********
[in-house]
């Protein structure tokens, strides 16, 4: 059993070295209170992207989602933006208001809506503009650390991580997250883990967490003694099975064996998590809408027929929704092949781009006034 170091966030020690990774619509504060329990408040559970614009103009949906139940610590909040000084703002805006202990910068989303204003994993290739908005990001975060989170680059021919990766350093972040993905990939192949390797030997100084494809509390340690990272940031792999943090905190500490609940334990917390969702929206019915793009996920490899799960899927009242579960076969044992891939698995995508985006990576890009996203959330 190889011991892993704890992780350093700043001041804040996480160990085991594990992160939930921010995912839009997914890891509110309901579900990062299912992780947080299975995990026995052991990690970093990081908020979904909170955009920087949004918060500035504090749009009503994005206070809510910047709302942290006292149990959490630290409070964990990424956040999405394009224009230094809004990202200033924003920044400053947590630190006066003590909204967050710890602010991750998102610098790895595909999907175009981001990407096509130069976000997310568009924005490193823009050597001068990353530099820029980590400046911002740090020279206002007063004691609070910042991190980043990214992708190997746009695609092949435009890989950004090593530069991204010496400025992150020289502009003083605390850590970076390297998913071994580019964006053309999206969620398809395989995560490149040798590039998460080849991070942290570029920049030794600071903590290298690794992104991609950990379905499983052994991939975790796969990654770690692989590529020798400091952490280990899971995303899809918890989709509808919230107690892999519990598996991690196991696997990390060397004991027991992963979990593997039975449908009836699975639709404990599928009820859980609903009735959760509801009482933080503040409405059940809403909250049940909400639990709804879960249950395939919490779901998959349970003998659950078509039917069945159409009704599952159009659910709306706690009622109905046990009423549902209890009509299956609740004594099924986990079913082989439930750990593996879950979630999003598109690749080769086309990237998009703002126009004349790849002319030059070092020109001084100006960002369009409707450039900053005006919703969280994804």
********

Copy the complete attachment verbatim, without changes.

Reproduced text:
[in-house]
């Protein structure tokens, strides 16, 4: 059993070295209170992207989602933006208001809506503009650390991580997250883990967490003694099975064996998590809408027929929704092949781009006034 170091966030020690990774619509504060329990408040559970614009103009949906139940610590909040000084703002805006202990910068989303204003994993290739908005990001975060989170680059021919990766350093972040993905990939192949390797030997100084494809509390340690990272940031792999943090905190500490609940334990917390969702929206019915793009996920490899799960899927009242579960076969044992891939698995995508985006990576890009996203959330 190889011991892993704890992780350093700043001041804040996480160990085991594990992160939930921010995912839009997914890891509110309901579900990062299912992780947080299975995990026995052991990690970093990081908020979904909170955009920087949004918060500035504090749009009503994005206070809510910047709302942290006292149990959490630290409070964990990424956040999405394009224009230094809004990202200033924003920044400053947590630190006066003590909204967050710890602010991750998102610098790895595909999907175009981001990407096509130069976000997310568009924005490193823009050597001068990353530099820029980590400046911002740090020279206002007063004691609070910042991190980043990214992708190997746009695609092949435009890989950004090593530069991204010496400025992150020289502009003083605390850590970076390297998913071994580019964006053309999206969620398809395989995560490149040798590039998460080849991070942290570029920049030794600071903590290298690794992104991609950990379905499983052994991939975790796969990654770690692989590529020798400091952490280990899971995303899809918890989709509808919230107690892999519990598996991690196991696997990390060397004991027991992963979990593997039975449908009836699975639709404990599928009820859980609903009735959760509801009482933080503040409405059940809403909250049940909400639990709804879960249950395939919490779901998959349970003998659950078509039917069945159409009704599952159009659910709306706690009622109905046990009423549902209890009509299956609740004594099924986990079913082989439930750990593996879950979630999003598109690749080769086309990237998009703002126009004349790849002319030059070092020109001084100006960002369009409707450039900053005006919703969280994804």